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A Dangerous Method

Canada/Germany/Great Britain 2011. Dir: David Cronenberg. 99 min. DCP

David Cronenberg’s methods have always been dangerous — and highly provocative, and more than a little concerned with sexuality, the body, and the eruption of the repressed. How fitting, then, that he should turn his distinctive attention to an historical subject central to modern thought and Cronenberg’s pet themes: the story of Freud, Jung, and the birth of psychoanalysis. Adapted by Christopher Hampton from his play The Talking Cure, and set on the eve of WWI, A Dangerous Method casts Viggo Mortensen (in his third-consecutive Cronenberg film) as Freud; Michael Fassbender as his disciple Jung, and Keira Knightley as Sabina Spielrein, the sexually-alluring hysteric who brings them into conflict.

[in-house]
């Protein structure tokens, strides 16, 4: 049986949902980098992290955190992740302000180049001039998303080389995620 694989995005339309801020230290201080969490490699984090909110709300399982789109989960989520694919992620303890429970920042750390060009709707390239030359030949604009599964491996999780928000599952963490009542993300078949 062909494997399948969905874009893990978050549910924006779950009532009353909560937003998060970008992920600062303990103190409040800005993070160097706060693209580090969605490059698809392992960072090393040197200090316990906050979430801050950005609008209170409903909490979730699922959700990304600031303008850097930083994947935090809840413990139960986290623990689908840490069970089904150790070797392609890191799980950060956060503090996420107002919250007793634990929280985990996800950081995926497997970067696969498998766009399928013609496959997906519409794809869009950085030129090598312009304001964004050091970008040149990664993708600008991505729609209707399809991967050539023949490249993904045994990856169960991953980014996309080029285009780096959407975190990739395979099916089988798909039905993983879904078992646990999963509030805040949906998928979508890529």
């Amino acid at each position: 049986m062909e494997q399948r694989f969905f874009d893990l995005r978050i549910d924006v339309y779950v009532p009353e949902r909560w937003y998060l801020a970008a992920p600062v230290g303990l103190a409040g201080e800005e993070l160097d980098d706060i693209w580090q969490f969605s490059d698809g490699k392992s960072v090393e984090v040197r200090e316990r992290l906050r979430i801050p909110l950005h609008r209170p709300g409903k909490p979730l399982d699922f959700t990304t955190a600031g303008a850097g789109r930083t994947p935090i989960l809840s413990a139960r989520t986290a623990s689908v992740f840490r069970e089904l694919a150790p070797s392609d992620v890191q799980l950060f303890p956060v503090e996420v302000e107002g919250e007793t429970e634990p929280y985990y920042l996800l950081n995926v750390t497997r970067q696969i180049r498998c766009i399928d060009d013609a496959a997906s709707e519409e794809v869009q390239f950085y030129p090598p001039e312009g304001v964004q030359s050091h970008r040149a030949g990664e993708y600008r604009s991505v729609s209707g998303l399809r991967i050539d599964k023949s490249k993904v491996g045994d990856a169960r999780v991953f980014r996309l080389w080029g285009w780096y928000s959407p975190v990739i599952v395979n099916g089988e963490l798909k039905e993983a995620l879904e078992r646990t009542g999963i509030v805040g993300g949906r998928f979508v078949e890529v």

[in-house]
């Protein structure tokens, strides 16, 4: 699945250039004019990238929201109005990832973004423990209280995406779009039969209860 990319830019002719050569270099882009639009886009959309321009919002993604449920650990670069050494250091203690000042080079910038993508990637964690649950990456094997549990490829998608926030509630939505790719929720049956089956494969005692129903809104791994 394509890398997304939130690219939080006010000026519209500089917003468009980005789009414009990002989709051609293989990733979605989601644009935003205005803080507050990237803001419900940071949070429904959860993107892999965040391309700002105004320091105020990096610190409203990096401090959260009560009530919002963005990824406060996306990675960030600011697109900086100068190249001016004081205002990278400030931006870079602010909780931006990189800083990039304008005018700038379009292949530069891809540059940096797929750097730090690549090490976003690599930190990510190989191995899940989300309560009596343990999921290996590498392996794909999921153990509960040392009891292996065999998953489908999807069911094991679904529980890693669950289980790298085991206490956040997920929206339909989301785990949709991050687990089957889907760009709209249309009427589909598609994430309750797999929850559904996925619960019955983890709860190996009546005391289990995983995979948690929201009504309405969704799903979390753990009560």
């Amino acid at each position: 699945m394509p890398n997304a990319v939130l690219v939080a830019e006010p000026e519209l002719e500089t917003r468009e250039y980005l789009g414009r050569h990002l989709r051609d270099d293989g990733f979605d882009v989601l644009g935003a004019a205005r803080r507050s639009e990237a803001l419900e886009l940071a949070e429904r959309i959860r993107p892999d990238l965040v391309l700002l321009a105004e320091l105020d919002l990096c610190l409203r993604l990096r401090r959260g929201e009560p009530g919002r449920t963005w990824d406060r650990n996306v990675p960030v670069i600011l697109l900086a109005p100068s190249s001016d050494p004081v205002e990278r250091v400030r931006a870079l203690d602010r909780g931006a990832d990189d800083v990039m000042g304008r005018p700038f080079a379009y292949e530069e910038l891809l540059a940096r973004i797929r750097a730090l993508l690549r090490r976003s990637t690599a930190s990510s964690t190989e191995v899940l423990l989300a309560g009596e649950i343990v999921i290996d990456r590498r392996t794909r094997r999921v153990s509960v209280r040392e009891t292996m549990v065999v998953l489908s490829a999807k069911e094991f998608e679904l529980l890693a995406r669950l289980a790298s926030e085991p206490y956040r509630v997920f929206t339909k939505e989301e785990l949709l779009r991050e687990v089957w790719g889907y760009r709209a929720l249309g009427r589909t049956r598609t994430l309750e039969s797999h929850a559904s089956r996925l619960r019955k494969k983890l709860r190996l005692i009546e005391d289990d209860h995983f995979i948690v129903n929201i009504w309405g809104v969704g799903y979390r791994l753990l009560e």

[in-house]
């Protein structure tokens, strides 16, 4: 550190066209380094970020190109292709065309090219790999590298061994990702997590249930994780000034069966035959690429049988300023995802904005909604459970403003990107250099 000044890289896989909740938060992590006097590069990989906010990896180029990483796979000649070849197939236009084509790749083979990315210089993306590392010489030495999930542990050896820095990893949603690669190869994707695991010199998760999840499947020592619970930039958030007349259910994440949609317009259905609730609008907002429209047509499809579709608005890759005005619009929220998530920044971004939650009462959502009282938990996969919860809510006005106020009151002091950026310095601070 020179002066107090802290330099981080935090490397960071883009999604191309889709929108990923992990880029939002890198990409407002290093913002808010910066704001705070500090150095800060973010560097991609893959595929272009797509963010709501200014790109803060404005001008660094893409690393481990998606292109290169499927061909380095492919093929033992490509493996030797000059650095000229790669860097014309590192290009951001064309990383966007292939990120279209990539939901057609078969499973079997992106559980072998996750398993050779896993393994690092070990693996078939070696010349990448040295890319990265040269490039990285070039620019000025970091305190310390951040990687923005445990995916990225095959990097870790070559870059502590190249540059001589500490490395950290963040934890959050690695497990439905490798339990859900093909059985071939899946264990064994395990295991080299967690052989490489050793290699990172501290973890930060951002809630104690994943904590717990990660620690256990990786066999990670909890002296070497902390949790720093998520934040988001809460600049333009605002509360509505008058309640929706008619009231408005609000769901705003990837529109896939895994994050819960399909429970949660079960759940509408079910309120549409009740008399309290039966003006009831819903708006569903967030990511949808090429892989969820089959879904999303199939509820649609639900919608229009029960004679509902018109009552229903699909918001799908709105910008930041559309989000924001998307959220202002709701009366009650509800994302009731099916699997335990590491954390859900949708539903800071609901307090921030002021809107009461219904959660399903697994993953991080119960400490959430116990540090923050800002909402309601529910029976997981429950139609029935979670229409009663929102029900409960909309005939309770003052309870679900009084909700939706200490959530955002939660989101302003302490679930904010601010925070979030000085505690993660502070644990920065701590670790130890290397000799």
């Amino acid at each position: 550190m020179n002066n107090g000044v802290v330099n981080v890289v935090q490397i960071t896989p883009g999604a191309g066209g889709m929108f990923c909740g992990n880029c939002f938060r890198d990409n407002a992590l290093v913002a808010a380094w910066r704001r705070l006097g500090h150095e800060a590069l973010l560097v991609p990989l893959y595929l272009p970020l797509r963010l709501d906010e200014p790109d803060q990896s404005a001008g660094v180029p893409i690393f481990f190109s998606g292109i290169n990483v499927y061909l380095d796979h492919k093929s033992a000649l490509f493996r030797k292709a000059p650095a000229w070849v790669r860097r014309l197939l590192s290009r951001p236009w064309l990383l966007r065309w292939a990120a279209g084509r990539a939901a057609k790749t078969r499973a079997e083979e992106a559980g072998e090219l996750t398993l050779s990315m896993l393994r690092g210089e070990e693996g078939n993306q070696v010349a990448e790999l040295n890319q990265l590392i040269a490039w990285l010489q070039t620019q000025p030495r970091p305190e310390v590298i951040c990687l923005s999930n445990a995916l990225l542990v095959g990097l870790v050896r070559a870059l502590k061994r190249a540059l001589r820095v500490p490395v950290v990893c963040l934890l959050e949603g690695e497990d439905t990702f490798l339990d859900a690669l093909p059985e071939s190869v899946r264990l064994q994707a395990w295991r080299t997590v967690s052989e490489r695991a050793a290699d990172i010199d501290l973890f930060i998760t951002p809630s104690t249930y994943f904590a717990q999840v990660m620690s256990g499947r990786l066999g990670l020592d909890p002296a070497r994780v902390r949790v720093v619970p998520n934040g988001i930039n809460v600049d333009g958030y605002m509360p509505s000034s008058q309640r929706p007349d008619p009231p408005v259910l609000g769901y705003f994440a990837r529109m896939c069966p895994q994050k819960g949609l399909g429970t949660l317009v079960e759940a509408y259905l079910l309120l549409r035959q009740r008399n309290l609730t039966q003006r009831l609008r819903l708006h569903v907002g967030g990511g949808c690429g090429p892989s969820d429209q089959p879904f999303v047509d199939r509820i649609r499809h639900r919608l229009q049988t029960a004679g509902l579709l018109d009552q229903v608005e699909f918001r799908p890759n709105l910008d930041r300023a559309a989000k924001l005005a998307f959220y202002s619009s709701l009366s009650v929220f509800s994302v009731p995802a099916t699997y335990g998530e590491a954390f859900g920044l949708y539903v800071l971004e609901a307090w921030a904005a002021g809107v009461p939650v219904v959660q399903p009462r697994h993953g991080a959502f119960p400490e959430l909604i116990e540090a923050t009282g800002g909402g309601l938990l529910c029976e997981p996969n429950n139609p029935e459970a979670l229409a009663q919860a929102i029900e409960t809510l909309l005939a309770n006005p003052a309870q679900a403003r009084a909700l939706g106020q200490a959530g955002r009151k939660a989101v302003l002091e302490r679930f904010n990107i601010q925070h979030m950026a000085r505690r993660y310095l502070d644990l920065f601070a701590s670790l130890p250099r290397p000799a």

"Perhaps Cronenberg's most transgressive movie yet, one in which ideas — rather than their fetishistic signifiers — possess more energy and verve than the most calculated shock effect."

Washington Post | full review

"It's a fiercely thoughtful film, a movie of ideas that understands how powerful ideas can be."

Slate | full review